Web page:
Academic Catalog


Foothill College Course Outline of Record

Foothill College Course Outline of Record
Heading Value
Effective Term: Summer 2022
Units: 3
Hours: 3 lecture per week (36 total per quarter)
Advisory: BUSI 95; demonstrated proficiency in English by placement via multiple measures OR through an equivalent placement process OR completion of ESLL 125 & ESLL 249.
Degree & Credit Status: Degree-Applicable Credit Course
Foothill GE: Non-GE
Transferable: CSU
Grade Type: Letter Grade (Request for Pass/No Pass)
Repeatability: Not Repeatable

Student Learning Outcomes

  • Demonstrate critical thinking and analytical skills using entrepreneurial frameworks for planning and launching a successful entrepreneurial venture, including idea generation, feasibility analysis, market analysis and planning, financial planning and other aspects of business planning.
  • Demonstrate application of entrepreneurial skills to a real-world business situation through the evaluation of entrepreneurial opportunities, assessment of business risks, and preparation of a business plan (including market analysis and financial statements)


Hands-on course introducing the broad range of skills needed to start-up and maintain a small business, an intrapreneurial venture, or a social entrepreneurship project. In this course, students begin with a well-planned business concept (business plan or business model) and apply fundamental entrepreneurial techniques to successfully initiate their business, and ultimately identify critical actions required to succeed. Areas of discussion will include legal, financial, marketing, operational, personnel, with a specific focus on bringing students' business plans to life.

Course Objectives

The student will be able to:

  1. Compare and contrast entrepreneurship, intrapreneurship, and social entrepreneurship, as well as describe the "entrepreneurship mind-set."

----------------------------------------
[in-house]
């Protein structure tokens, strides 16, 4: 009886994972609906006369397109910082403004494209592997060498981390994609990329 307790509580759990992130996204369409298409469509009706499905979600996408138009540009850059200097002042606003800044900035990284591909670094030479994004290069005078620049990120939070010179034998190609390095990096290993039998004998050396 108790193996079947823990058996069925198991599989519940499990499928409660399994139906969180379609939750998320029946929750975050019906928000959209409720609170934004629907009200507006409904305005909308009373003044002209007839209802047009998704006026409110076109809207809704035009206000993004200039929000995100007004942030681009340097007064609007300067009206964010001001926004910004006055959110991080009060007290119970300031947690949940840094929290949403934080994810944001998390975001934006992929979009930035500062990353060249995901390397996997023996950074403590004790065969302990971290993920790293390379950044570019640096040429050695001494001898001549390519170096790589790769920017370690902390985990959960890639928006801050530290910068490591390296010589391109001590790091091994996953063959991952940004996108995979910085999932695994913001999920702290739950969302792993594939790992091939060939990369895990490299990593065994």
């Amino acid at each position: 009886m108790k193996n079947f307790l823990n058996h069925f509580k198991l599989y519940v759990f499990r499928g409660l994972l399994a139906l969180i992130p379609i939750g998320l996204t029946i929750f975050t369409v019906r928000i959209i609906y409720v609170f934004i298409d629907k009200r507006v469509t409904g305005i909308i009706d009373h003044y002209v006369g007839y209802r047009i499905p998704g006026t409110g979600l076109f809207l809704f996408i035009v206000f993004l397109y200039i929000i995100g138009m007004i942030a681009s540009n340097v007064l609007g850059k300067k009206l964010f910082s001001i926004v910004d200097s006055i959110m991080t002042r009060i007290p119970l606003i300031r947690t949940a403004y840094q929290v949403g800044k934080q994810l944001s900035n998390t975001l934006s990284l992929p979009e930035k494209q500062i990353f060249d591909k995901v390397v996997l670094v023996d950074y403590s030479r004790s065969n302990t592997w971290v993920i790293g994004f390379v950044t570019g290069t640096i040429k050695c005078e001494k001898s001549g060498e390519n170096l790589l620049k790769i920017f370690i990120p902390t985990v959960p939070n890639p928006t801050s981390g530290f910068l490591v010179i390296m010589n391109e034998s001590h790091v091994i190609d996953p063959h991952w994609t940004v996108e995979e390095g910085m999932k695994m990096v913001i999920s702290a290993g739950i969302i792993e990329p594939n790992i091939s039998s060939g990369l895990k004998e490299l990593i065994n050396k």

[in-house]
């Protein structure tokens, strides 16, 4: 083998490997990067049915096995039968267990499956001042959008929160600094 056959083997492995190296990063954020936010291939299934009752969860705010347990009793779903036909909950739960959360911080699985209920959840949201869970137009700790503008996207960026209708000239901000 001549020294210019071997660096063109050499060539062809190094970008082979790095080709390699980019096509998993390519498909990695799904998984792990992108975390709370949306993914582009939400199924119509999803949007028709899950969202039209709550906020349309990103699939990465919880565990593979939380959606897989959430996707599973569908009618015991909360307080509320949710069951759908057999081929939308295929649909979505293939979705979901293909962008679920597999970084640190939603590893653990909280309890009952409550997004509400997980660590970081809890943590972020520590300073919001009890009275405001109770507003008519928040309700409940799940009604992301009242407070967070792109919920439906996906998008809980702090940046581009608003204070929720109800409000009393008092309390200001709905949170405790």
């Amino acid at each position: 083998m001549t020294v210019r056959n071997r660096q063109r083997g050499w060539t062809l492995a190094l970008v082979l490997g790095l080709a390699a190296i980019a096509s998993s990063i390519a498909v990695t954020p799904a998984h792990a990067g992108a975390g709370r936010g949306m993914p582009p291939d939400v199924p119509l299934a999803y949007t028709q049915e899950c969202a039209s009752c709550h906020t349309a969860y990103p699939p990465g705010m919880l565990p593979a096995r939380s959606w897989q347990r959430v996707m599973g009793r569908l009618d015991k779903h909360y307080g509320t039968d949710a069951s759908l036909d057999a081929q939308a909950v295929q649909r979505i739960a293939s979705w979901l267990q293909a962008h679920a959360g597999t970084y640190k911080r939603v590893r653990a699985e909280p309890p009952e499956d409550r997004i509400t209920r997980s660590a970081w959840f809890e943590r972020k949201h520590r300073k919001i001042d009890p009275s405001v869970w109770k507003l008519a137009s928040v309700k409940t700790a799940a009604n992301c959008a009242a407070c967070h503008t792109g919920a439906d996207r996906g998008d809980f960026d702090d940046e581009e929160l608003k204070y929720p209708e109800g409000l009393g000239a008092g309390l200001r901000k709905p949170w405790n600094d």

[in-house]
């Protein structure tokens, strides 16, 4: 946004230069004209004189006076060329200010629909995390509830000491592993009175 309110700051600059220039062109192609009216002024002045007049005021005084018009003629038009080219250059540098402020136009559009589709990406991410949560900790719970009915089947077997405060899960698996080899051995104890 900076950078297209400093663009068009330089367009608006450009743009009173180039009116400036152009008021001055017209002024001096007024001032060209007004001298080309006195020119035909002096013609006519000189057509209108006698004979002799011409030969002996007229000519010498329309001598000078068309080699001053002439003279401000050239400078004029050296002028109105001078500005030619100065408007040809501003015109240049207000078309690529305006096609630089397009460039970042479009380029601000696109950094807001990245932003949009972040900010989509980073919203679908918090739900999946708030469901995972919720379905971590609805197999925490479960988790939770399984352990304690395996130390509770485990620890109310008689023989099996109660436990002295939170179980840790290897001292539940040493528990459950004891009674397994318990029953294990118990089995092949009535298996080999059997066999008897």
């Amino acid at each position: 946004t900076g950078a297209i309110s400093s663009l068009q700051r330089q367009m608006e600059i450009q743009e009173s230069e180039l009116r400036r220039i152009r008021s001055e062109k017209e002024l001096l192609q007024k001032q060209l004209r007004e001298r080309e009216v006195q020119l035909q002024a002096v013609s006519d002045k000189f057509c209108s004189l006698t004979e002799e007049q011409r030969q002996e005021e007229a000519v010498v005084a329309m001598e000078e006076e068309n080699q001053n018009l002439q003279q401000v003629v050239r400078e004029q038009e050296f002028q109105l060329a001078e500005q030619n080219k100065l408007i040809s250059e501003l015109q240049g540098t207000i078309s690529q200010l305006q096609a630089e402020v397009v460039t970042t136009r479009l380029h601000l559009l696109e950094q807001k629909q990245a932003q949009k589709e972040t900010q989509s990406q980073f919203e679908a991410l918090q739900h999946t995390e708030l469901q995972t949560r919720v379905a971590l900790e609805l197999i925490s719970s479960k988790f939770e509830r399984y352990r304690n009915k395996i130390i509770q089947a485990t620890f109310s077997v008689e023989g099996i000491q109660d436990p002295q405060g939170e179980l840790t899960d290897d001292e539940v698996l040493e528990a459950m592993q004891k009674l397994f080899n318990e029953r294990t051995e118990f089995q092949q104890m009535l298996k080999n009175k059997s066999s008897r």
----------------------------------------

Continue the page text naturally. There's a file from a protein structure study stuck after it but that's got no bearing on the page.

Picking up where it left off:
2. Identify the key components of a business plan or business model.
  3. Define a business opportunity in a small business setting, including fundamental steps required to starting the opportunity.
  4. Assess risks, problems and rewards associated with the business opportunity.
  5. Transform a business plan into action items and implementable strategies (legal, regulatory, financial, marketing, management, operational).

Course Content

  1. Fundamentals of Entrepreneurship
    1. Characteristics of an Entrepreneur
    2. Distinguishing Traits of Entrepreneurship, Intrapreneurship, and Social Entrepreneurship
    3. What is the "Entrepreneurship Mindset"
    4. How to Identify Business Ideas
    5. Turning Business Ideas into Business Opportunities
    6. Business Plan Review
  2. Preparing Your Business for Reality
    1. Opportunity Analysis—is your business idea a valid business opportunity?
    2. Feasibility Analysis—is your business opportunity feasible?
      1. Market Viability
      2. Business Model Viability
      3. Revenue Viability
      4. Exit Strategy Viability
    3. Building Blocks of a Successful Business
      1. Executive Summary
        1. Elevator Pitch
      2. Company Information
        1. Mission Statement
      3. Marketing Strategy and Plan
        1. Competitive Analysis
        2. SWOT
        3. Target Segmentation
      4. Management and Operations
        1. Staffing
      5. Financial Analysis and Projections
        1. Financial Forecasts
        2. Current Financing
        3. Breakeven Analysis
      6. Risk Analysis
        1. Risk Evaluation
        2. Risk Management Plan
      7. Legal Steps to Prepare Your Business
        1. Verifying Your Business Structure
        2. Identifying the Right Paperwork
      8. Evaluating Your Progress
        1. Creating a Managerial Dashboard
  3. Test-Driving Your Business
    1. Operational Steps to Launch Your Business

Lab Content

Not applicable.

Special Facilities and/or Equipment

When taught as an online distance learning section, students and faculty need ongoing and continuous internet and email access.

Method(s) of Evaluation

Methods of Evaluation may include but are not limited to the following:

Written reports:
1. Business venture assessments (opportunity, feasibility, market, business model)
2. Business venture dashboard document
3. Business venture execution plan
Class discussion, participation, self-reflection

Method(s) of Instruction

Methods of Instruction may include but are not limited to the following:

Oral presentations
Classroom critique
Guest lectures

Representative Text(s) and Other Materials

Mariotti and Glackin. Entrepreneurship: Starting and Operating a Small Business, 5th ed.. 2019.

Types and/or Examples of Required Reading, Writing, and Outside of Class Assignments

  1. Textbook reading; relevant articles; case studies
  2. Individual and team projects